Office of Maryland Attorney General J. Joseph Curran, Jr.

November 14, 2000 Media Inquiries: Sean Caine 410-576-6357


Baltimore - Attorney General J. Joseph Curran, Jr. announced today that Lawrence Edward Slavin, of 110 Hickory Nut Court, Baltimore County, Maryland, has been sentenced for procurement fraud for lying in his Bid/Proposal Affidavit accompanying a Procurement Contract with the state. Hired to provide computer training for state employees, Lawrence Slavin, owner of the Baltimore County-based company, Belford Associates, Inc., falsely swore in his Bid/Proposal Affidavit that he had never been convicted of the crime of theft.

Baltimore County Circuit Court Judge Thomas J. Bollinger accepted Lawrence Slavin's guilty plea to the felony of procurement fraud on August 29, 2000, and ordered a background investigation before imposing sentence. Judge Bollinger sentenced Slavin to 18 months incarceration, suspending 18 months and imposed a two-year period of probation to be supervised by the Division of Parole and Probation. As a condition of probation, Lawrence Slavin is not to engage in any contracts with the state. The state prosecutors had requested that the court sentence Slavin to a period of incarceration.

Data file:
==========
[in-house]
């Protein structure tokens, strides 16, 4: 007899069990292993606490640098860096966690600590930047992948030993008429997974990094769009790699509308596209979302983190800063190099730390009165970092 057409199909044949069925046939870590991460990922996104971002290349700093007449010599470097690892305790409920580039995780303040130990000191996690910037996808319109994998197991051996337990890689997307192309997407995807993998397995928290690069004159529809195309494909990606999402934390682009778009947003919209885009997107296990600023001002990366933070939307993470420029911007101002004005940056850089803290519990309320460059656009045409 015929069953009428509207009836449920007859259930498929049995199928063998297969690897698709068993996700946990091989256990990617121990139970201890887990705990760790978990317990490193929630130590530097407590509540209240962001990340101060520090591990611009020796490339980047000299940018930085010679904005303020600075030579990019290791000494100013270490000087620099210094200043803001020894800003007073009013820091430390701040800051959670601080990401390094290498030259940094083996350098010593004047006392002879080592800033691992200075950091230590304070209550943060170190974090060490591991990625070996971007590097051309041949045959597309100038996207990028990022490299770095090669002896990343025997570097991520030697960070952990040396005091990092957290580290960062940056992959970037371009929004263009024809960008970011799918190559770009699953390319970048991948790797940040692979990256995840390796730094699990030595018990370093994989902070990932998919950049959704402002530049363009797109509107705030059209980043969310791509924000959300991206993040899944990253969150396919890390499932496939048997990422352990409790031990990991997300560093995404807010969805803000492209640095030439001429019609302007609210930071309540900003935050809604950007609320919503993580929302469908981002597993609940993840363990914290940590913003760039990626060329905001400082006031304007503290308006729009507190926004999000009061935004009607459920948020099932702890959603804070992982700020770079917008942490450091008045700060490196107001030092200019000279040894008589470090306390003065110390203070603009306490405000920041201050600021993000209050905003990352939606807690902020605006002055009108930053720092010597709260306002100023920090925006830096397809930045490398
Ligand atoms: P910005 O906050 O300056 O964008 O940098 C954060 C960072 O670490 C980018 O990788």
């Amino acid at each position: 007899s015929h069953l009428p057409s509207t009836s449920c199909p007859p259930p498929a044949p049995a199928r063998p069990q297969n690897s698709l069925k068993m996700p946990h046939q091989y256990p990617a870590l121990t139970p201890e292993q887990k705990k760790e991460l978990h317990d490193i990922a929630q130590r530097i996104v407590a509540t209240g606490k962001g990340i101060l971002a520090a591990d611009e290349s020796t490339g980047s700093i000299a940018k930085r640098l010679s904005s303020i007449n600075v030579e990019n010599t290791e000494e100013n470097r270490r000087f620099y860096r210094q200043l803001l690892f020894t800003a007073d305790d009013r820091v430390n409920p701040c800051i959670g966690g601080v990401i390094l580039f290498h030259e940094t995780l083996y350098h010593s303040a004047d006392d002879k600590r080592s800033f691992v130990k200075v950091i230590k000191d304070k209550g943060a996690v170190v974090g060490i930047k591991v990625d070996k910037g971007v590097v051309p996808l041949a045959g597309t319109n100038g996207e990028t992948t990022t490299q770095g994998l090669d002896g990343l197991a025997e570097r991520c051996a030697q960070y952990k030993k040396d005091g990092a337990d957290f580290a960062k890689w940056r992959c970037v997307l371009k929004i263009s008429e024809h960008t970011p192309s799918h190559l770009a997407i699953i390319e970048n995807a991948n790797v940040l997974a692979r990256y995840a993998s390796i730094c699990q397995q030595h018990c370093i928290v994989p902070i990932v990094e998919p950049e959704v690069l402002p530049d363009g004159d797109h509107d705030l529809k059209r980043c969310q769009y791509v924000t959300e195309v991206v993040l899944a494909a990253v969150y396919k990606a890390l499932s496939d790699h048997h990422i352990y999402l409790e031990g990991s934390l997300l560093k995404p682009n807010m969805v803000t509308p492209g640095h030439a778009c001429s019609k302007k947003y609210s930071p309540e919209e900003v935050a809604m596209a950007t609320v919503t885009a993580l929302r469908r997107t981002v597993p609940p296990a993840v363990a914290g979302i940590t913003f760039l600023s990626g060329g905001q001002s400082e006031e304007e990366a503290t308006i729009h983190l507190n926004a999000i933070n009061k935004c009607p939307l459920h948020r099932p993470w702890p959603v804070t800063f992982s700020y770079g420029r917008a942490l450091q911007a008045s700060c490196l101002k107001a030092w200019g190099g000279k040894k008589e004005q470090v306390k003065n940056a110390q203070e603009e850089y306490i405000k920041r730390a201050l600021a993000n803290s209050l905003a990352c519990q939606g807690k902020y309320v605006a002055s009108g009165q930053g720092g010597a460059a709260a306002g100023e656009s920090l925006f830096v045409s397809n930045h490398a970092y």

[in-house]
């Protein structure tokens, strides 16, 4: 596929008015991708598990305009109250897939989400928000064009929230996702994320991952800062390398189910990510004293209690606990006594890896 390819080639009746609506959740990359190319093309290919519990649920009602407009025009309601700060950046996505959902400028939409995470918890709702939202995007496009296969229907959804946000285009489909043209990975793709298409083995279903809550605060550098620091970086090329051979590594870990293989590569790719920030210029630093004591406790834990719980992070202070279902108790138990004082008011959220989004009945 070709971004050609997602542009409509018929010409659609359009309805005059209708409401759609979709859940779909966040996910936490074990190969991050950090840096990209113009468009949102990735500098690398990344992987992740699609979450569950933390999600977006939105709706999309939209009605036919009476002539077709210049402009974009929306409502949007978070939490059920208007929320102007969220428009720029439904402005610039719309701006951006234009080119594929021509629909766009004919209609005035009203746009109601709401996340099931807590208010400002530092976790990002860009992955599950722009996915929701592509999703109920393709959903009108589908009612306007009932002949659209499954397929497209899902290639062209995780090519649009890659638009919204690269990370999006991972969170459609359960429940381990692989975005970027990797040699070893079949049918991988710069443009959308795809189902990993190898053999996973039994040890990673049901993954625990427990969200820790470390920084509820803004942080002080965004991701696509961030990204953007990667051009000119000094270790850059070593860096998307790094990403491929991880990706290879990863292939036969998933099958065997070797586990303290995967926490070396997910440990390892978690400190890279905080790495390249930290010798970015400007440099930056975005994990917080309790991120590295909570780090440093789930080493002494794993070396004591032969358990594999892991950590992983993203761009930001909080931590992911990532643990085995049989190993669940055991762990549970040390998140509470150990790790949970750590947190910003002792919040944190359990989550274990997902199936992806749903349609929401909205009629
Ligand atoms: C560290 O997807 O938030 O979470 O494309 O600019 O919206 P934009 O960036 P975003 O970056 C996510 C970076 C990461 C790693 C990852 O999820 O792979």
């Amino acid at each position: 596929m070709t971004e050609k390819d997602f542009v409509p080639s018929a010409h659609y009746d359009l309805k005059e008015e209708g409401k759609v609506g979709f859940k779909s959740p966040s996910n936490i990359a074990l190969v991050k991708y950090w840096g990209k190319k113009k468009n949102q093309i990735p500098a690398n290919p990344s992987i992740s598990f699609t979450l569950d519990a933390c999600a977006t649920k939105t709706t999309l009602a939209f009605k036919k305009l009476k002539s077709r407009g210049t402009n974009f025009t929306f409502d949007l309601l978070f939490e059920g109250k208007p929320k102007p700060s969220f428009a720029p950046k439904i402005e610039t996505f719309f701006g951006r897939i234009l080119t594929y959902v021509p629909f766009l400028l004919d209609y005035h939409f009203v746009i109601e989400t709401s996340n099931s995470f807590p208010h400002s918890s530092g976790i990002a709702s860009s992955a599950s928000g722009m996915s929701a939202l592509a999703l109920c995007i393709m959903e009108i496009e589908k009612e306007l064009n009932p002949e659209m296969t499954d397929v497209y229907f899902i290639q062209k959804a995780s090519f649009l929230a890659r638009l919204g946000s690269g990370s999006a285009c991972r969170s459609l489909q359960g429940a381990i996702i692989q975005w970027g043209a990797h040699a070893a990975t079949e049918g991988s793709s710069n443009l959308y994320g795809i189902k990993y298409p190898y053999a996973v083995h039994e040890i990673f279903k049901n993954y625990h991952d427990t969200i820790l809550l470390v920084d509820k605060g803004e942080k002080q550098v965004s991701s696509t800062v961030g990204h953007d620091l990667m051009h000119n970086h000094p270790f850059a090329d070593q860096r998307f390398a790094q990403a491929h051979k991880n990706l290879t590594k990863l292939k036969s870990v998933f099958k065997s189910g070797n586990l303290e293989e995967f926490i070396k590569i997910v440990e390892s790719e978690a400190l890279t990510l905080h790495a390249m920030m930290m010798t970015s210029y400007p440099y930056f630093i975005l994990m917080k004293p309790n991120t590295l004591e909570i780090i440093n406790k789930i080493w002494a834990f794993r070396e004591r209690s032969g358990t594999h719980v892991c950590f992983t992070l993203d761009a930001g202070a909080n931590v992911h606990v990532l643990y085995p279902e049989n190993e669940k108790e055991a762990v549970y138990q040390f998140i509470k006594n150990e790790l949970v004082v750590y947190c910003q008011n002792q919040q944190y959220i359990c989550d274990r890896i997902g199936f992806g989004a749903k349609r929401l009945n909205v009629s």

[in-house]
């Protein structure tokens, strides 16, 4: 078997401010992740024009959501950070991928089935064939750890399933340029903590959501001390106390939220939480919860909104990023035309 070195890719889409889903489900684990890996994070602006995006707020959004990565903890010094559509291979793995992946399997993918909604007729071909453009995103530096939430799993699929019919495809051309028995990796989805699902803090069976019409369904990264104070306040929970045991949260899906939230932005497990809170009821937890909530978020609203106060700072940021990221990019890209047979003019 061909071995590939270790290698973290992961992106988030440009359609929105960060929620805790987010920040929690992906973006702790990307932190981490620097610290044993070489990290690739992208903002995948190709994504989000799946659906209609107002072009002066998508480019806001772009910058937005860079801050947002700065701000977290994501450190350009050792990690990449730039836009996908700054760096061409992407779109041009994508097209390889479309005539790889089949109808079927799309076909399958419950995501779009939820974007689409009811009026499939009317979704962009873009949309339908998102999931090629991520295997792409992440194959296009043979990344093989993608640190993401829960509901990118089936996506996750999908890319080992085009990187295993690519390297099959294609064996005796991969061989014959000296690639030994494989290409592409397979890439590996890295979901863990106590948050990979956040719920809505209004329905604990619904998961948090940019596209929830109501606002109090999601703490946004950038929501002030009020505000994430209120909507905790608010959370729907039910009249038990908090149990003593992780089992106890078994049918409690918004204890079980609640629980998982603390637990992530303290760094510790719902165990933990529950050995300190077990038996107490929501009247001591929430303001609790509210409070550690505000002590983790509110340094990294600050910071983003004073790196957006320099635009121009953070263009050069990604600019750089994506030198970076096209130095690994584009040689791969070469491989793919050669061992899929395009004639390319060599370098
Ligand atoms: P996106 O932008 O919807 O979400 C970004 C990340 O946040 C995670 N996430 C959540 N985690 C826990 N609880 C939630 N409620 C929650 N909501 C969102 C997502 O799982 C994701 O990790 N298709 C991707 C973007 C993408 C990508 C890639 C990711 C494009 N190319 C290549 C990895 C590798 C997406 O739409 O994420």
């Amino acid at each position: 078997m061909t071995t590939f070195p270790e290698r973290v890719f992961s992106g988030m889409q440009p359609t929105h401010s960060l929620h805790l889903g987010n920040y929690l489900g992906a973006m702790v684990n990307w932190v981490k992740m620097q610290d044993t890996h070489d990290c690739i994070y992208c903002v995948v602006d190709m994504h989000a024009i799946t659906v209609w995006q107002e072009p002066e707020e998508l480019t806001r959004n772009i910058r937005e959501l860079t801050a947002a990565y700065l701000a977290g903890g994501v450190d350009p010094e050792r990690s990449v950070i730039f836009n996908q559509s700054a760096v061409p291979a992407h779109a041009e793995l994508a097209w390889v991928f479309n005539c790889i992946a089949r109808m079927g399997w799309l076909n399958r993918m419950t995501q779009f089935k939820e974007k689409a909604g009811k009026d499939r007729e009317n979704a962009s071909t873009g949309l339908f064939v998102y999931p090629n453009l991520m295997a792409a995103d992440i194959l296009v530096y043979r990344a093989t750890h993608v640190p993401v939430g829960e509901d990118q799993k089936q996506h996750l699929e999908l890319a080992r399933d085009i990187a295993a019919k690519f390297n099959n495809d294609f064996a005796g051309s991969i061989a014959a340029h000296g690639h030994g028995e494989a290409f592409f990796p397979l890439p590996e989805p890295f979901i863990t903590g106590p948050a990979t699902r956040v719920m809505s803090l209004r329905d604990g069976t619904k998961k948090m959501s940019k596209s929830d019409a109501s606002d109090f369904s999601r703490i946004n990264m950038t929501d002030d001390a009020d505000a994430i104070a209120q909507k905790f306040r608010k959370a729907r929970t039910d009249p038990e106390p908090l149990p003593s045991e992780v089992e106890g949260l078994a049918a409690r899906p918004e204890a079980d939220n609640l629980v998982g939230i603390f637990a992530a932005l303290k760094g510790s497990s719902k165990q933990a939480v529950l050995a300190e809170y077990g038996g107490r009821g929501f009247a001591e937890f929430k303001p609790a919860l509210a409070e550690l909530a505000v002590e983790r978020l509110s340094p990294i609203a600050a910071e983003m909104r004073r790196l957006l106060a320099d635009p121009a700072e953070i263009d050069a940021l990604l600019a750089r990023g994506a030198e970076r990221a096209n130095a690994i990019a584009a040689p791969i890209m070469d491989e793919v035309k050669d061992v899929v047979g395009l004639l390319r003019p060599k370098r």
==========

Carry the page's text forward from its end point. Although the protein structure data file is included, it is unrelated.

Last August, in a statement of facts, the court learned that in 1997, Maryland entered into a procurement contract with Lawrence Slavin, age 40, and his company, Belford Associates. The procurement contract extended through June 30,1998. As part of the procurement contract, Lawrence Slavin signed an affidavit, in which he declared under penalties of perjury that he had never been convicted of the crime of theft. Lawrence Slavin's affidavit was false because on March 23, 1992, Slavin had been convicted of felony theft in the Circuit Court for Harford County, Maryland. For the 1992 felony theft, Slavin was sentenced to 10 years incarceration, all suspended, he was ordered to serve supervised probation for five years, and he was ordered to repay over $100,000 in restitution.

"Mr. Slavin simply lied on his bid proposal affidavit and that is illegal in Maryland," Attorney General Curran said. "He can now add procurement fraud to his prior felony theft conviction."